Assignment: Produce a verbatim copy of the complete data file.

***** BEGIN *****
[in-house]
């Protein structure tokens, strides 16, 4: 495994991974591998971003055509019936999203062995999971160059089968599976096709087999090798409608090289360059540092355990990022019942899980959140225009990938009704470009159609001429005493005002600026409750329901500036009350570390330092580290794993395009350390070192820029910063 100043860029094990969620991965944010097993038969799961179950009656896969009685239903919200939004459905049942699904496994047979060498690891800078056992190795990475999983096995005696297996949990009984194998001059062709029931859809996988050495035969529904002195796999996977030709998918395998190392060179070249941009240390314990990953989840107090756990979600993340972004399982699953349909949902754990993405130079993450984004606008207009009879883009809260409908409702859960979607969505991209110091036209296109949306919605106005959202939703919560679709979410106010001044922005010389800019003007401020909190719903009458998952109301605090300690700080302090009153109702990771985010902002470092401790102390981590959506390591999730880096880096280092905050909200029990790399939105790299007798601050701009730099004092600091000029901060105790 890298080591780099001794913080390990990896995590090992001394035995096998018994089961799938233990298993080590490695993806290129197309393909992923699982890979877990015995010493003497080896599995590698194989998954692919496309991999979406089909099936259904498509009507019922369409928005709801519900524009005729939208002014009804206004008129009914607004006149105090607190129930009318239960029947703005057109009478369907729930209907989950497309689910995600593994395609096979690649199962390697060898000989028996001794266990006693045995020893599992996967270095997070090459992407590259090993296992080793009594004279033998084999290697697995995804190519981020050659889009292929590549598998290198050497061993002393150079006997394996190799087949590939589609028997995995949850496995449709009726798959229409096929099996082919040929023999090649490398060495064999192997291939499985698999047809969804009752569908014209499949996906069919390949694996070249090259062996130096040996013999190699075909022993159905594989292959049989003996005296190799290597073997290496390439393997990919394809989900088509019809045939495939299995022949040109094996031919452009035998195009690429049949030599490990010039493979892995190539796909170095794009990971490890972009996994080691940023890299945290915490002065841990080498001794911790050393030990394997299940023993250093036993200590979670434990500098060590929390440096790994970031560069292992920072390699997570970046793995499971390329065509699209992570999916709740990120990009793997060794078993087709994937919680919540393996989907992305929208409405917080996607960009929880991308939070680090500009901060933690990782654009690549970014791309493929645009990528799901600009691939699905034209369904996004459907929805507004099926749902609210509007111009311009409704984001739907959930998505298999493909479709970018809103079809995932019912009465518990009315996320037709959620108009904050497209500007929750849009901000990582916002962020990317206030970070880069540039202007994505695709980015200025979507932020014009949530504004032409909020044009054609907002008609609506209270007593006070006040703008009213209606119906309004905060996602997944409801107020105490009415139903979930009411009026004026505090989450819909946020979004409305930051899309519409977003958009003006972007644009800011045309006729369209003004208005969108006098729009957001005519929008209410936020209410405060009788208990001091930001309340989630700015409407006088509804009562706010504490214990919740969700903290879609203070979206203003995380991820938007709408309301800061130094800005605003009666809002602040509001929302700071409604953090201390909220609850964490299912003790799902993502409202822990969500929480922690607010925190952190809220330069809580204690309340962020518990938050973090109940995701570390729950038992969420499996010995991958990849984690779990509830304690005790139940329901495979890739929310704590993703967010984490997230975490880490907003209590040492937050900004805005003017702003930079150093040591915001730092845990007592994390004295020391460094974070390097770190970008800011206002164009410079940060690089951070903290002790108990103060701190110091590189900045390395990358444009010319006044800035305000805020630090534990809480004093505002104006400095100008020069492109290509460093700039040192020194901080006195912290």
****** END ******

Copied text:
[in-house]
């Protein structure tokens, strides 16, 4: 495994991974591998971003055509019936999203062995999971160059089968599976096709087999090798409608090289360059540092355990990022019942899980959140225009990938009704470009159609001429005493005002600026409750329901500036009350570390330092580290794993395009350390070192820029910063 100043860029094990969620991965944010097993038969799961179950009656896969009685239903919200939004459905049942699904496994047979060498690891800078056992190795990475999983096995005696297996949990009984194998001059062709029931859809996988050495035969529904002195796999996977030709998918395998190392060179070249941009240390314990990953989840107090756990979600993340972004399982699953349909949902754990993405130079993450984004606008207009009879883009809260409908409702859960979607969505991209110091036209296109949306919605106005959202939703919560679709979410106010001044922005010389800019003007401020909190719903009458998952109301605090300690700080302090009153109702990771985010902002470092401790102390981590959506390591999730880096880096280092905050909200029990790399939105790299007798601050701009730099004092600091000029901060105790 890298080591780099001794913080390990990896995590090992001394035995096998018994089961799938233990298993080590490695993806290129197309393909992923699982890979877990015995010493003497080896599995590698194989998954692919496309991999979406089909099936259904498509009507019922369409928005709801519900524009005729939208002014009804206004008129009914607004006149105090607190129930009318239960029947703005057109009478369907729930209907989950497309689910995600593994395609096979690649199962390697060898000989028996001794266990006693045995020893599992996967270095997070090459992407590259090993296992080793009594004279033998084999290697697995995804190519981020050659889009292929590549598998290198050497061993002393150079006997394996190799087949590939589609028997995995949850496995449709009726798959229409096929099996082919040929023999090649490398060495064999192997291939499985698999047809969804009752569908014209499949996906069919390949694996070249090259062996130096040996013999190699075909022993159905594989292959049989003996005296190799290597073997290496390439393997990919394809989900088509019809045939495939299995022949040109094996031919452009035998195009690429049949030599490990010039493979892995190539796909170095794009990971490890972009996994080691940023890299945290915490002065841990080498001794911790050393030990394997299940023993250093036993200590979670434990500098060590929390440096790994970031560069292992920072390699997570970046793995499971390329065509699209992570999916709740990120990009793997060794078993087709994937919680919540393996989907992305929208409405917080996607960009929880991308939070680090500009901060933690990782654009690549970014791309493929645009990528799901600009691939699905034209369904996004459907929805507004099926749902609210509007111009311009409704984001739907959930998505298999493909479709970018809103079809995932019912009465518990009315996320037709959620108009904050497209500007929750849009901000990582916002962020990317206030970070880069540039202007994505695709980015200025979507932020014009949530504004032409909020044009054609907002008609609506209270007593006070006040703008009213209606119906309004905060996602997944409801107020105490009415139903979930009411009026004026505090989450819909946020979004409305930051899309519409977003958009003006972007644009800011045309006729369209003004208005969108006098729009957001005519929008209410936020209410405060009788208990001091930001309340989630700015409407006088509804009562706010504490214990919740969700903290879609203070979206203003995380991820938007709408309301800061130094800005605003009666809002602040509001929302700071409604953090201390909220609850964490299912003790799902993502409202822990969500929480922690607010925190952190809220330069809580204690309340962020518990938050973090109940995701570390729950038992969420499996010995991958990849984690779990509830304690005790139940329901495979890739929310704590993703967010984490997230975490880490907003209590040492937050900004805005003017702003930079150093040591915001730092845990007592994390004295020391460094974070390097770190970008800011206002164009410079940060690089951070903290002790108990103060701190110091590189900045390395990358444009010319006044800035305000805020630090534990809480004093505002104006400095100008020069492109290509460093700039040192020194901080006195912290």